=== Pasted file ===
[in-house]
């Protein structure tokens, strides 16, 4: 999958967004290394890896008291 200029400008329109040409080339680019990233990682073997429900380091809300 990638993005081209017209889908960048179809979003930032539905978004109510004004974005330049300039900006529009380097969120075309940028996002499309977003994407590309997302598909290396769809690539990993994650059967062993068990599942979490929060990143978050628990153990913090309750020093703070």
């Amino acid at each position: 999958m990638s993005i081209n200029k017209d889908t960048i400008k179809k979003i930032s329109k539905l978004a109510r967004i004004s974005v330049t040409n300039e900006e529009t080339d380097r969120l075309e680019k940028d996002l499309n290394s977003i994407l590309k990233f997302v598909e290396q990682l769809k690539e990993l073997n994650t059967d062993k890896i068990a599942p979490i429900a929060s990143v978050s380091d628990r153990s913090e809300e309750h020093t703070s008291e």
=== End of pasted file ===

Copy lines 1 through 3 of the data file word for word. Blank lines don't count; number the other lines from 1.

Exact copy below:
[in-house]
């Protein structure tokens, strides 16, 4: 999958967004290394890896008291 200029400008329109040409080339680019990233990682073997429900380091809300 990638993005081209017209889908960048179809979003930032539905978004109510004004974005330049300039900006529009380097969120075309940028996002499309977003994407590309997302598909290396769809690539990993994650059967062993068990599942979490929060990143978050628990153990913090309750020093703070």
């Amino acid at each position: 999958m990638s993005i081209n200029k017209d889908t960048i400008k179809k979003i930032s329109k539905l978004a109510r967004i004004s974005v330049t040409n300039e900006e529009t080339d380097r969120l075309e680019k940028d996002l499309n290394s977003i994407l590309k990233f997302v598909e290396q990682l769809k690539e990993l073997n994650t059967d062993k890896i068990a599942p979490i429900a929060s990143v978050s380091d628990r153990s913090e809300e309750h020093t703070s008291e």